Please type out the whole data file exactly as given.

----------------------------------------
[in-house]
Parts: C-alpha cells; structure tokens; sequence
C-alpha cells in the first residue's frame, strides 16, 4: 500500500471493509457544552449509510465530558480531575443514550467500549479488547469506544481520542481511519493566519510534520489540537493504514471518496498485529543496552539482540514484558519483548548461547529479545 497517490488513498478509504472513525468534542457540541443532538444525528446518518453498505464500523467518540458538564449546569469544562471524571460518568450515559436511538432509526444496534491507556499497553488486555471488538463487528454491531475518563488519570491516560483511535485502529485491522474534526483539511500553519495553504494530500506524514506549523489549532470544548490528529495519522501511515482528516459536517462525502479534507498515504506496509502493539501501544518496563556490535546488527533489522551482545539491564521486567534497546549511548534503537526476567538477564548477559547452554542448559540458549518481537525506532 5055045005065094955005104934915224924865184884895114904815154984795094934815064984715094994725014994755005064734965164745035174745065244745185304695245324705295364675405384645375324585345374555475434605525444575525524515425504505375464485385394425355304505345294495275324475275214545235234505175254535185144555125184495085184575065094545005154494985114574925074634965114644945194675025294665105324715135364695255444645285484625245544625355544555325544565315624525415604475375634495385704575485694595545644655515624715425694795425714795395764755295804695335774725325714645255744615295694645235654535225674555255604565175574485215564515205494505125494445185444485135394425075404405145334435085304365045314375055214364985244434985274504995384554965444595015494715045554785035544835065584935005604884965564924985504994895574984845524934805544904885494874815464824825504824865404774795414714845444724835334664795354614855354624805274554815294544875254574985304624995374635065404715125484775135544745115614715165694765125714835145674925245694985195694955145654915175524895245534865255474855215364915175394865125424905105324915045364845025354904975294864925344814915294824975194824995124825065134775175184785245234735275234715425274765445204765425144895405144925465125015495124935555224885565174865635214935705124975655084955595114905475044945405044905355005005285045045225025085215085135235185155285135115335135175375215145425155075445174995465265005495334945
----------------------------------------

[in-house]
Parts: C-alpha cells; structure tokens; sequence
C-alpha cells in the first residue's frame, strides 16, 4: 500500500471493509457544552449509510465530558480531575443514550467500549479488547469506544481520542481511519493566519510534520489540537493504514471518496498485529543496552539482540514484558519483548548461547529479545 497517490488513498478509504472513525468534542457540541443532538444525528446518518453498505464500523467518540458538564449546569469544562471524571460518568450515559436511538432509526444496534491507556499497553488486555471488538463487528454491531475518563488519570491516560483511535485502529485491522474534526483539511500553519495553504494530500506524514506549523489549532470544548490528529495519522501511515482528516459536517462525502479534507498515504506496509502493539501501544518496563556490535546488527533489522551482545539491564521486567534497546549511548534503537526476567538477564548477559547452554542448559540458549518481537525506532 5055045005065094955005104934915224924865184884895114904815154984795094934815064984715094994725014994755005064734965164745035174745065244745185304695245324705295364675405384645375324585345374555475434605525444575525524515425504505375464485385394425355304505345294495275324475275214545235234505175254535185144555125184495085184575065094545005154494985114574925074634965114644945194675025294665105324715135364695255444645285484625245544625355544555325544565315624525415604475375634495385704575485694595545644655515624715425694795425714795395764755295804695335774725325714645255744615295694645235654535225674555255604565175574485215564515205494505125494445185444485135394425075404405145334435085304365045314375055214364985244434985274504995384554965444595015494715045554785035544835065584935005604884965564924985504994895574984845524934805544904885494874815464824825504824865404774795414714845444724835334664795354614855354624805274554815294544875254574985304624995374635065404715125484775135544745115614715165694765125714835145674925245694985195694955145654915175524895245534865255474855215364915175394865125424905105324915045364845025354904975294864925344814915294824975194824995124825065134775175184785245234735275234715425274765445204765425144895405144925465125015495124935555224885565174865635214935705124975655084955595114905475044945405044905355005005285045045225025085215085135235185155285135115335135175375215145425155075445174995465265005495334945